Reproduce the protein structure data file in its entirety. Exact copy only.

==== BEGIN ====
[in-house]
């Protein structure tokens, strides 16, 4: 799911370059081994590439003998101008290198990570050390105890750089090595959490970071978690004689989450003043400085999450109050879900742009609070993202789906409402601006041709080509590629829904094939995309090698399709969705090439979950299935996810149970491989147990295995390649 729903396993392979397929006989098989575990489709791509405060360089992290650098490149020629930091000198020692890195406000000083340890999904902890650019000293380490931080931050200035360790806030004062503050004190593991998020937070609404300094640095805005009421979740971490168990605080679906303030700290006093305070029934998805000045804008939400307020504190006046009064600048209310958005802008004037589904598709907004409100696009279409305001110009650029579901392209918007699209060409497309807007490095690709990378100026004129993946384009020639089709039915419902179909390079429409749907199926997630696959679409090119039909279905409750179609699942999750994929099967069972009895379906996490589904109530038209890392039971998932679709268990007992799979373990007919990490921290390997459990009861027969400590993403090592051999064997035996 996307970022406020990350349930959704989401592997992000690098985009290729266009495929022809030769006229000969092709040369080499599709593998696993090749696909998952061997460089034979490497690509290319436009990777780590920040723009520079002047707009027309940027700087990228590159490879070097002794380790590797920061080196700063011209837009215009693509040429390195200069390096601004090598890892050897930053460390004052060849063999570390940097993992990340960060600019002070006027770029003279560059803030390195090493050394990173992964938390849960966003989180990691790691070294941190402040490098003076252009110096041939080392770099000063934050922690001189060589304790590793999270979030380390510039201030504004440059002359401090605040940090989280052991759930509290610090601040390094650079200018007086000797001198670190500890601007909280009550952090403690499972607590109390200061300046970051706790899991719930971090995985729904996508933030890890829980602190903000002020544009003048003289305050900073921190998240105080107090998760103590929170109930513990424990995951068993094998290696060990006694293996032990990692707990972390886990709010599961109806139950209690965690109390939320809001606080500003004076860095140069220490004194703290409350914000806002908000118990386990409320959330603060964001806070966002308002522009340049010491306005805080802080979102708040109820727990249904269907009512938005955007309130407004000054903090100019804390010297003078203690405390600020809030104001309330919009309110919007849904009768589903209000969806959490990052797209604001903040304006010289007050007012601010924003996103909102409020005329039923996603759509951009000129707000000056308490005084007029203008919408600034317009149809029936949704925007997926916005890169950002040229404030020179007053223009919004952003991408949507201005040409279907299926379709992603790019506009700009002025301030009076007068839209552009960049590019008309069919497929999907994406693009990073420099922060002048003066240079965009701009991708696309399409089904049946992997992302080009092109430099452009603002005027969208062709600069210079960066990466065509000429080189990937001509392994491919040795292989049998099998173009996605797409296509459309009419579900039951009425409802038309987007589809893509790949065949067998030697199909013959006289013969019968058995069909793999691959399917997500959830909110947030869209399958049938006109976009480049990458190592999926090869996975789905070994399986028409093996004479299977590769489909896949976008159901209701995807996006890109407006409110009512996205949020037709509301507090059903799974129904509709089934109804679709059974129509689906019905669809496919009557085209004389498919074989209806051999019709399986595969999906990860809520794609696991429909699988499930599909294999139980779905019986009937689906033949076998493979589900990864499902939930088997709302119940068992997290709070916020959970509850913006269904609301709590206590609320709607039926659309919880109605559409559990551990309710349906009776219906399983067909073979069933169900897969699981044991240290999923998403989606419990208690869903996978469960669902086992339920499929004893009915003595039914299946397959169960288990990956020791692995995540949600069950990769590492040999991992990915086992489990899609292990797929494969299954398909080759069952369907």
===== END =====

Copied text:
[in-house]
């Protein structure tokens, strides 16, 4: 799911370059081994590439003998101008290198990570050390105890750089090595959490970071978690004689989450003043400085999450109050879900742009609070993202789906409402601006041709080509590629829904094939995309090698399709969705090439979950299935996810149970491989147990295995390649 729903396993392979397929006989098989575990489709791509405060360089992290650098490149020629930091000198020692890195406000000083340890999904902890650019000293380490931080931050200035360790806030004062503050004190593991998020937070609404300094640095805005009421979740971490168990605080679906303030700290006093305070029934998805000045804008939400307020504190006046009064600048209310958005802008004037589904598709907004409100696009279409305001110009650029579901392209918007699209060409497309807007490095690709990378100026004129993946384009020639089709039915419902179909390079429409749907199926997630696959679409090119039909279905409750179609699942999750994929099967069972009895379906996490589904109530038209890392039971998932679709268990007992799979373990007919990490921290390997459990009861027969400590993403090592051999064997035996 996307970022406020990350349930959704989401592997992000690098985009290729266009495929022809030769006229000969092709040369080499599709593998696993090749696909998952061997460089034979490497690509290319436009990777780590920040723009520079002047707009027309940027700087990228590159490879070097002794380790590797920061080196700063011209837009215009693509040429390195200069390096601004090598890892050897930053460390004052060849063999570390940097993992990340960060600019002070006027770029003279560059803030390195090493050394990173992964938390849960966003989180990691790691070294941190402040490098003076252009110096041939080392770099000063934050922690001189060589304790590793999270979030380390510039201030504004440059002359401090605040940090989280052991759930509290610090601040390094650079200018007086000797001198670190500890601007909280009550952090403690499972607590109390200061300046970051706790899991719930971090995985729904996508933030890890829980602190903000002020544009003048003289305050900073921190998240105080107090998760103590929170109930513990424990995951068993094998290696060990006694293996032990990692707990972390886990709010599961109806139950209690965690109390939320809001606080500003004076860095140069220490004194703290409350914000806002908000118990386990409320959330603060964001806070966002308002522009340049010491306005805080802080979102708040109820727990249904269907009512938005955007309130407004000054903090100019804390010297003078203690405390600020809030104001309330919009309110919007849904009768589903209000969806959490990052797209604001903040304006010289007050007012601010924003996103909102409020005329039923996603759509951009000129707000000056308490005084007029203008919408600034317009149809029936949704925007997926916005890169950002040229404030020179007053223009919004952003991408949507201005040409279907299926379709992603790019506009700009002025301030009076007068839209552009960049590019008309069919497929999907994406693009990073420099922060002048003066240079965009701009991708696309399409089904049946992997992302080009092109430099452009603002005027969208062709600069210079960066990466065509000429080189990937001509392994491919040795292989049998099998173009996605797409296509459309009419579900039951009425409802038309987007589809893509790949065949067998030697199909013959006289013969019968058995069909793999691959399917997500959830909110947030869209399958049938006109976009480049990458190592999926090869996975789905070994399986028409093996004479299977590769489909896949976008159901209701995807996006890109407006409110009512996205949020037709509301507090059903799974129904509709089934109804679709059974129509689906019905669809496919009557085209004389498919074989209806051999019709399986595969999906990860809520794609696991429909699988499930599909294999139980779905019986009937689906033949076998493979589900990864499902939930088997709302119940068992997290709070916020959970509850913006269904609301709590206590609320709607039926659309919880109605559409559990551990309710349906009776219906399983067909073979069933169900897969699981044991240290999923998403989606419990208690869903996978469960669902086992339920499929004893009915003595039914299946397959169960288990990956020791692995995540949600069950990769590492040999991992990915086992489990899609292990797929494969299954398909080759069952369907």